Ukraine: First Review Under the Stand-By Arrangement, Requests for Waivers of Nonobservance and Applicability of Performance Criteria, and A Request for Rephasing of the Arrangement

Publication Date:

September 2, 2014

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EXECUTIVE SUMMARY The first review discussions took place in a context of heightened geopolitical tensions and deepening economic crisis. Intensification of the conflict in the East and escalation of the gas dispute with Gazprom, two of the key risks identified at the time of the program request, have materialized. These developments have affected confidence, balance of payment flows, economic activity, and budget execution. The banking sector has had to cope with larger-than-anticipated deposit outflows, and the exchange rate has depreciated more than expected at the time of the program request. The authorities have implemented policies broadly as agreed, but significant pressures have emerged. All but one performance criteria for end-May were met and all structural benchmarks have been implemented, albeit some with a delay. However, the deterioration in the economic outlook, fiscal and quasi-fiscal pressures, and heightened balance of payment difficulties are putting the initial program targets in jeopardy. Two end-July PCs are estimated to have been missed; and the end-2014 targets are out of reach. All continuous PCs were met. Discussions focused on the appropriate policy response to these short-term pressures and on reforms to support sustained growth. There was agreement that the policy effort should focus on compensatory measures to meet key program objectives, while allowing some temporary deviations from the initial targets. In particular, the NBU will limit the decline in reserves through market purchases; the government will take additional fiscal measures to keep public finances sustainable; and Naftogaz will strengthen current and past gas bills collection. Discussions also focused on reforms aimed at modernizing the monetary policy framework, preserving financial stability, addressing governance issues and improving the business climate. Nonetheless, risks loom large. The program hinges crucially on the assumption that the conflict will begin to subside in the coming months. Should active fighting continue well beyond that, the small buffers under the revised baseline would be quickly exhausted, requiring a new strategy, including additional external financing. A further heightening of geopolitical tensions could also have significant economic consequences. Domestically, policymaking may become more difficult in case of early elections. Strong policy performance and adherence to the planned reforms is therefore critical. Staff supports the authorities’ request for completion of the first review and the waivers for nonobservance and applicability of performance criteria. The purchase released upon completion of the review would be in the amount of SDR 0.914 billion, of which SDR 0.650 billion will be used to finance the budget deficit.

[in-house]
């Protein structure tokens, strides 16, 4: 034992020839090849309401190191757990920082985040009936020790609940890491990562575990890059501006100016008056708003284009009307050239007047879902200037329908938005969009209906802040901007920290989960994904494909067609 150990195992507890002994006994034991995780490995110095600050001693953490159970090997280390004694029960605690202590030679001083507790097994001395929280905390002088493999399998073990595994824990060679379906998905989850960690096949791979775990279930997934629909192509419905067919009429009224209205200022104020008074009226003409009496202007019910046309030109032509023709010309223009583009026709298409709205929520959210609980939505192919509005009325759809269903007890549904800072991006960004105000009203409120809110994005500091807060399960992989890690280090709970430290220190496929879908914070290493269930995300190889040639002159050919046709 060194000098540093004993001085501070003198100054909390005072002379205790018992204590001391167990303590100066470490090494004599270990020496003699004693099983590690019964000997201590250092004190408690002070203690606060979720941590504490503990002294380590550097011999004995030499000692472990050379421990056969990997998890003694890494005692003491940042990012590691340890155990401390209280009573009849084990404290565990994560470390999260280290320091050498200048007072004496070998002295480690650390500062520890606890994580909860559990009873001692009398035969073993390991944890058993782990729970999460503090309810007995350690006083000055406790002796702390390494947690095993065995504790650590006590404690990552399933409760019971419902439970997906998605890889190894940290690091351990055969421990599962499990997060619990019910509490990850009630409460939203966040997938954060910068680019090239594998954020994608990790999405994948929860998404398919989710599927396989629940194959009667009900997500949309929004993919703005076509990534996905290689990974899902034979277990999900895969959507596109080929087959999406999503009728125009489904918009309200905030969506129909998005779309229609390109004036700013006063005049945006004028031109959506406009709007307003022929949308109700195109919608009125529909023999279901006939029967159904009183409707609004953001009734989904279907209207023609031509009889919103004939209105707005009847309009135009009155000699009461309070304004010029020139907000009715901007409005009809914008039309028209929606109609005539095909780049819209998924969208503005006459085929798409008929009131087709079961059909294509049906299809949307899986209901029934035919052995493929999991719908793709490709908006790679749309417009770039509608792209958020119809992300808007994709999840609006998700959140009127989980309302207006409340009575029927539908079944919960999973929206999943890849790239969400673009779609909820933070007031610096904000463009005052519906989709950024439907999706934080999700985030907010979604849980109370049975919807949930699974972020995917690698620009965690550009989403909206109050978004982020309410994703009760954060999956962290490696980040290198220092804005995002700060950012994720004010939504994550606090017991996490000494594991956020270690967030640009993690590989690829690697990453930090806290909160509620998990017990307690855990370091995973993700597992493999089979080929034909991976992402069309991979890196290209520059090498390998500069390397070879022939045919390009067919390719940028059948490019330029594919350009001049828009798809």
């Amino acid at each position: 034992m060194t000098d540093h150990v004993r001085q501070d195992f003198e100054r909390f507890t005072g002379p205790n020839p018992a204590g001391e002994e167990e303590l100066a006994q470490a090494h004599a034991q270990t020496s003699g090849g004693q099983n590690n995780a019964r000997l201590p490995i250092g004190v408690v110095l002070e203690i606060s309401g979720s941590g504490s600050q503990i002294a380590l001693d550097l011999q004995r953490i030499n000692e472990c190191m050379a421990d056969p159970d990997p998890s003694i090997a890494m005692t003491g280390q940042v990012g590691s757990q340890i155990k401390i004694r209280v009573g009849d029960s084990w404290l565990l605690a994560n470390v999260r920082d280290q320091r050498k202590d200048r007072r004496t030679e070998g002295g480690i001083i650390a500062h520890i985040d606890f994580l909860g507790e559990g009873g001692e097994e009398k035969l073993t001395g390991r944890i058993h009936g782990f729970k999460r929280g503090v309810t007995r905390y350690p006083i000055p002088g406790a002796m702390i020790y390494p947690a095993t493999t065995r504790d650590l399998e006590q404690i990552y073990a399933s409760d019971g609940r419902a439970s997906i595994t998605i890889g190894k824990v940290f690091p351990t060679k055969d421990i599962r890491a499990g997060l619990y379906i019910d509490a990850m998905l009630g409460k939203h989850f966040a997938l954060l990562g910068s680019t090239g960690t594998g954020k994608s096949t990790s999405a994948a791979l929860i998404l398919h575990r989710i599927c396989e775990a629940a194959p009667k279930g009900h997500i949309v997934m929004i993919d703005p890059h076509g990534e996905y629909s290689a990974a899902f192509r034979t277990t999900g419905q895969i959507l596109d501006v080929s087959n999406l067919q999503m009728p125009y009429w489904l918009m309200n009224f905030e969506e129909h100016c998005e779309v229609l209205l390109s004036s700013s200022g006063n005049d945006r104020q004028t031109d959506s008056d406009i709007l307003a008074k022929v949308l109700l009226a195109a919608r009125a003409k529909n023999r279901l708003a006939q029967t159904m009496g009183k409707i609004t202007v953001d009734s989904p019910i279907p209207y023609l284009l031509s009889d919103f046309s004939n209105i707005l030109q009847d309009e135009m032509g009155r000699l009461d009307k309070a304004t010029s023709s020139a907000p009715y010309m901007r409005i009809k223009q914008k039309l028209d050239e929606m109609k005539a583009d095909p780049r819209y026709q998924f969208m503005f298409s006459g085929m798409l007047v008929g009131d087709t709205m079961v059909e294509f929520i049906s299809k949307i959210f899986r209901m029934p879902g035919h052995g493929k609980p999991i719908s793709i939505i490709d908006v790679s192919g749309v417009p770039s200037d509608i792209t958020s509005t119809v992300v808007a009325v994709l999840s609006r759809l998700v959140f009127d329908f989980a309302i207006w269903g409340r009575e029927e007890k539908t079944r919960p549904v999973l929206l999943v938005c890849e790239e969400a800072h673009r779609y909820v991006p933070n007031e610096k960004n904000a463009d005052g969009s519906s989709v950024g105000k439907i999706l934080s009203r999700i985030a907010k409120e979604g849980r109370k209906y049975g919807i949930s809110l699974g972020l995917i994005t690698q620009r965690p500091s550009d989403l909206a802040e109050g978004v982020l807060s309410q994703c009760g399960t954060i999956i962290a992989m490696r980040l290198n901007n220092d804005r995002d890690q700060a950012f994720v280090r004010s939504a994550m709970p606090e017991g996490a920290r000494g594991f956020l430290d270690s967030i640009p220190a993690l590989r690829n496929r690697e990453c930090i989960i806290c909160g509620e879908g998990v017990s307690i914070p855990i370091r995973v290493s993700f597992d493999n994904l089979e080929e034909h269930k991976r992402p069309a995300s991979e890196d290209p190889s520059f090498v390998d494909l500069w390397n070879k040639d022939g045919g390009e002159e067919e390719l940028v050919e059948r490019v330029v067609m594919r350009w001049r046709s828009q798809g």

Country Report No. 2014/263



Report on Diagnostic Study of Governance Issues


Publication Date:

September 2, 2014



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